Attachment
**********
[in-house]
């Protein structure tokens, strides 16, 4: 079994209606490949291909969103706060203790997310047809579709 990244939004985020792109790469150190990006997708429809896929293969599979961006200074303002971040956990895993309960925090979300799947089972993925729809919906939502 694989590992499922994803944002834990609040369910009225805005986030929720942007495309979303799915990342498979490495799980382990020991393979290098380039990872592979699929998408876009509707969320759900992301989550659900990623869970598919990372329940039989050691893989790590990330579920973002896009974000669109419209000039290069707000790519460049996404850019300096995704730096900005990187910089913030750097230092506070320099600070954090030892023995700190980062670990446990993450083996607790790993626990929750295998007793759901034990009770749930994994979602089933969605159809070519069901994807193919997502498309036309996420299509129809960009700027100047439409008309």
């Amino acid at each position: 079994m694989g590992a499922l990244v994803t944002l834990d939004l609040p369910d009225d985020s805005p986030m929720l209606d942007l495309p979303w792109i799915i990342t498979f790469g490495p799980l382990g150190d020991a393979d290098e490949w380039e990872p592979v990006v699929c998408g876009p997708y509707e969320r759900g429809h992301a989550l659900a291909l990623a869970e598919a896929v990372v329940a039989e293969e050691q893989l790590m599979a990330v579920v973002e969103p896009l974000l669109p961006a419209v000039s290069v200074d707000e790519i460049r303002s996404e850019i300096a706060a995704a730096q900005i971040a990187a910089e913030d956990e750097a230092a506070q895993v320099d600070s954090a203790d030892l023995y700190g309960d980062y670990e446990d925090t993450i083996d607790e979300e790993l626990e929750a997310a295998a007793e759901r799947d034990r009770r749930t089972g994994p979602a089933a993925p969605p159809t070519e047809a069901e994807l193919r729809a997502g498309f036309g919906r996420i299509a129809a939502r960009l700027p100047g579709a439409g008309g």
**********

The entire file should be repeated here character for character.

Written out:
[in-house]
């Protein structure tokens, strides 16, 4: 079994209606490949291909969103706060203790997310047809579709 990244939004985020792109790469150190990006997708429809896929293969599979961006200074303002971040956990895993309960925090979300799947089972993925729809919906939502 694989590992499922994803944002834990609040369910009225805005986030929720942007495309979303799915990342498979490495799980382990020991393979290098380039990872592979699929998408876009509707969320759900992301989550659900990623869970598919990372329940039989050691893989790590990330579920973002896009974000669109419209000039290069707000790519460049996404850019300096995704730096900005990187910089913030750097230092506070320099600070954090030892023995700190980062670990446990993450083996607790790993626990929750295998007793759901034990009770749930994994979602089933969605159809070519069901994807193919997502498309036309996420299509129809960009700027100047439409008309």
């Amino acid at each position: 079994m694989g590992a499922l990244v994803t944002l834990d939004l609040p369910d009225d985020s805005p986030m929720l209606d942007l495309p979303w792109i799915i990342t498979f790469g490495p799980l382990g150190d020991a393979d290098e490949w380039e990872p592979v990006v699929c998408g876009p997708y509707e969320r759900g429809h992301a989550l659900a291909l990623a869970e598919a896929v990372v329940a039989e293969e050691q893989l790590m599979a990330v579920v973002e969103p896009l974000l669109p961006a419209v000039s290069v200074d707000e790519i460049r303002s996404e850019i300096a706060a995704a730096q900005i971040a990187a910089e913030d956990e750097a230092a506070q895993v320099d600070s954090a203790d030892l023995y700190g309960d980062y670990e446990d925090t993450i083996d607790e979300e790993l626990e929750a997310a295998a007793e759901r799947d034990r009770r749930t089972g994994p979602a089933a993925p969605p159809t070519e047809a069901e994807l193919r729809a997502g498309f036309g919906r996420i299509a129809a939502r960009l700027p100047g579709a439409g008309g």